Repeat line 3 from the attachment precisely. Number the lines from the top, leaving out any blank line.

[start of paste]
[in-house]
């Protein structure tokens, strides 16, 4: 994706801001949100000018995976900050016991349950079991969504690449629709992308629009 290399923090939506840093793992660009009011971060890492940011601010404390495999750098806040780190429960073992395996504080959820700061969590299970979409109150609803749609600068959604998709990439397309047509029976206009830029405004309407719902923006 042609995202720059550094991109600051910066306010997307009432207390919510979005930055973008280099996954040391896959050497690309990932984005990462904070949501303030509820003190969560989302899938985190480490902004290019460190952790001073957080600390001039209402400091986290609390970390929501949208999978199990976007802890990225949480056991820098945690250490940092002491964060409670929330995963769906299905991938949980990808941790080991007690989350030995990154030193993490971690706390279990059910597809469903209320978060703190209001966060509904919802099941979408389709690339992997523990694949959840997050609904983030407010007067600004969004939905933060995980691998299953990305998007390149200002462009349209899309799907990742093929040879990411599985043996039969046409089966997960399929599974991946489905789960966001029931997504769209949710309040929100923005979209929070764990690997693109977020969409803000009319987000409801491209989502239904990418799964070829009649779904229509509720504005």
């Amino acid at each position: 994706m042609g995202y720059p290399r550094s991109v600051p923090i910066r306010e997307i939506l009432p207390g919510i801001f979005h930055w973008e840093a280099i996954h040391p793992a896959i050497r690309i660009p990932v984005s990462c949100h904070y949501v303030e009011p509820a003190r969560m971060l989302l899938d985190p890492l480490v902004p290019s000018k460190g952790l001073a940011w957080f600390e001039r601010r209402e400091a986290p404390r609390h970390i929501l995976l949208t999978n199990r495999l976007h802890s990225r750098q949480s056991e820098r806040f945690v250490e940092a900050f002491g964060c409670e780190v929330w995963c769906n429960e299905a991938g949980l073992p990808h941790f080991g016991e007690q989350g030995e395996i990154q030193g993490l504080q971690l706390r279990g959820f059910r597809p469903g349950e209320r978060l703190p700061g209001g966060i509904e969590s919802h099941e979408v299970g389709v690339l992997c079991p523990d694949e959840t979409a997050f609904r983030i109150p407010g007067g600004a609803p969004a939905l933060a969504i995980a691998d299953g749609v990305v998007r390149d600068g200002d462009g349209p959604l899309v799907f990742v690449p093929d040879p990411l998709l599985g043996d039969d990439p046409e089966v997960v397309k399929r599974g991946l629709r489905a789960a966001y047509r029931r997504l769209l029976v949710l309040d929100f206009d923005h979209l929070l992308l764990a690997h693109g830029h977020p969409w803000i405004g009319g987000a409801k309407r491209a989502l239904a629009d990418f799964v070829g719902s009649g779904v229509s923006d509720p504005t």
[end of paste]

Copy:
């Amino acid at each position: 994706m042609g995202y720059p290399r550094s991109v600051p923090i910066r306010e997307i939506l009432p207390g919510i801001f979005h930055w973008e840093a280099i996954h040391p793992a896959i050497r690309i660009p990932v984005s990462c949100h904070y949501v303030e009011p509820a003190r969560m971060l989302l899938d985190p890492l480490v902004p290019s000018k460190g952790l001073a940011w957080f600390e001039r601010r209402e400091a986290p404390r609390h970390i929501l995976l949208t999978n199990r495999l976007h802890s990225r750098q949480s056991e820098r806040f945690v250490e940092a900050f002491g964060c409670e780190v929330w995963c769906n429960e299905a991938g949980l073992p990808h941790f080991g016991e007690q989350g030995e395996i990154q030193g993490l504080q971690l706390r279990g959820f059910r597809p469903g349950e209320r978060l703190p700061g209001g966060i509904e969590s919802h099941e979408v299970g389709v690339l992997c079991p523990d694949e959840t979409a997050f609904r983030i109150p407010g007067g600004a609803p969004a939905l933060a969504i995980a691998d299953g749609v990305v998007r390149d600068g200002d462009g349209p959604l899309v799907f990742v690449p093929d040879p990411l998709l599985g043996d039969d990439p046409e089966v997960v397309k399929r599974g991946l629709r489905a789960a966001y047509r029931r997504l769209l029976v949710l309040d929100f206009d923005h979209l929070l992308l764990a690997h693109g830029h977020p969409w803000i405004g009319g987000a409801k309407r491209a989502l239904a629009d990418f799964v070829g719902s009649g779904v229509s923006d509720p504005t």